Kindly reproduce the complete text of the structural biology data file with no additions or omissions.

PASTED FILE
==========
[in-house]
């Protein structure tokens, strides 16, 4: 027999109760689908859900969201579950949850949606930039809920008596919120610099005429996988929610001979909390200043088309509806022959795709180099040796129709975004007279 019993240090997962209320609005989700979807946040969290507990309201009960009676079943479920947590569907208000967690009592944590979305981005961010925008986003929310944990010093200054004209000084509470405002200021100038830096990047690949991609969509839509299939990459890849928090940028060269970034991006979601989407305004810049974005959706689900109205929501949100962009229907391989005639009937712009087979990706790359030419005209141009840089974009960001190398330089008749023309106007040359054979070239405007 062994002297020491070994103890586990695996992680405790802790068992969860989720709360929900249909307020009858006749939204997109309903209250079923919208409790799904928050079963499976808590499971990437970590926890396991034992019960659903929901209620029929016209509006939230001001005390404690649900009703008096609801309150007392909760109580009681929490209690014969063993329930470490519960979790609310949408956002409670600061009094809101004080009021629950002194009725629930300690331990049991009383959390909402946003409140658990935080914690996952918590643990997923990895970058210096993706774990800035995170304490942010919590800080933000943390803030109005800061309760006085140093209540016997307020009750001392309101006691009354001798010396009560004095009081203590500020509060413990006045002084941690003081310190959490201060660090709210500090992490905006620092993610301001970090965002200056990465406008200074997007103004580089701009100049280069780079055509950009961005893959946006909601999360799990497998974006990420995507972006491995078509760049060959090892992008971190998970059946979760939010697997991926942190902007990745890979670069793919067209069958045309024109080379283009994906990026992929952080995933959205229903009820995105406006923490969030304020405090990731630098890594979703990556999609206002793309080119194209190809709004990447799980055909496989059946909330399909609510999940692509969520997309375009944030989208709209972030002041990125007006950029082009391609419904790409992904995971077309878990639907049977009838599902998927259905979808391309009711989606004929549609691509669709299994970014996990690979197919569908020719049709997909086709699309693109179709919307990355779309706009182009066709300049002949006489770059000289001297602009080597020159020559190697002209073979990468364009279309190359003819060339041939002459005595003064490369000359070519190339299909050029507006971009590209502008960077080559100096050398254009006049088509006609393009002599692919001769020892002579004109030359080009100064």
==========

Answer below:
[in-house]
């Protein structure tokens, strides 16, 4: 027999109760689908859900969201579950949850949606930039809920008596919120610099005429996988929610001979909390200043088309509806022959795709180099040796129709975004007279 019993240090997962209320609005989700979807946040969290507990309201009960009676079943479920947590569907208000967690009592944590979305981005961010925008986003929310944990010093200054004209000084509470405002200021100038830096990047690949991609969509839509299939990459890849928090940028060269970034991006979601989407305004810049974005959706689900109205929501949100962009229907391989005639009937712009087979990706790359030419005209141009840089974009960001190398330089008749023309106007040359054979070239405007 062994002297020491070994103890586990695996992680405790802790068992969860989720709360929900249909307020009858006749939204997109309903209250079923919208409790799904928050079963499976808590499971990437970590926890396991034992019960659903929901209620029929016209509006939230001001005390404690649900009703008096609801309150007392909760109580009681929490209690014969063993329930470490519960979790609310949408956002409670600061009094809101004080009021629950002194009725629930300690331990049991009383959390909402946003409140658990935080914690996952918590643990997923990895970058210096993706774990800035995170304490942010919590800080933000943390803030109005800061309760006085140093209540016997307020009750001392309101006691009354001798010396009560004095009081203590500020509060413990006045002084941690003081310190959490201060660090709210500090992490905006620092993610301001970090965002200056990465406008200074997007103004580089701009100049280069780079055509950009961005893959946006909601999360799990497998974006990420995507972006491995078509760049060959090892992008971190998970059946979760939010697997991926942190902007990745890979670069793919067209069958045309024109080379283009994906990026992929952080995933959205229903009820995105406006923490969030304020405090990731630098890594979703990556999609206002793309080119194209190809709004990447799980055909496989059946909330399909609510999940692509969520997309375009944030989208709209972030002041990125007006950029082009391609419904790409992904995971077309878990639907049977009838599902998927259905979808391309009711989606004929549609691509669709299994970014996990690979197919569908020719049709997909086709699309693109179709919307990355779309706009182009066709300049002949006489770059000289001297602009080597020159020559190697002209073979990468364009279309190359003819060339041939002459005595003064490369000359070519190339299909050029507006971009590209502008960077080559100096050398254009006049088509006609393009002599692919001769020892002579004109030359080009100064």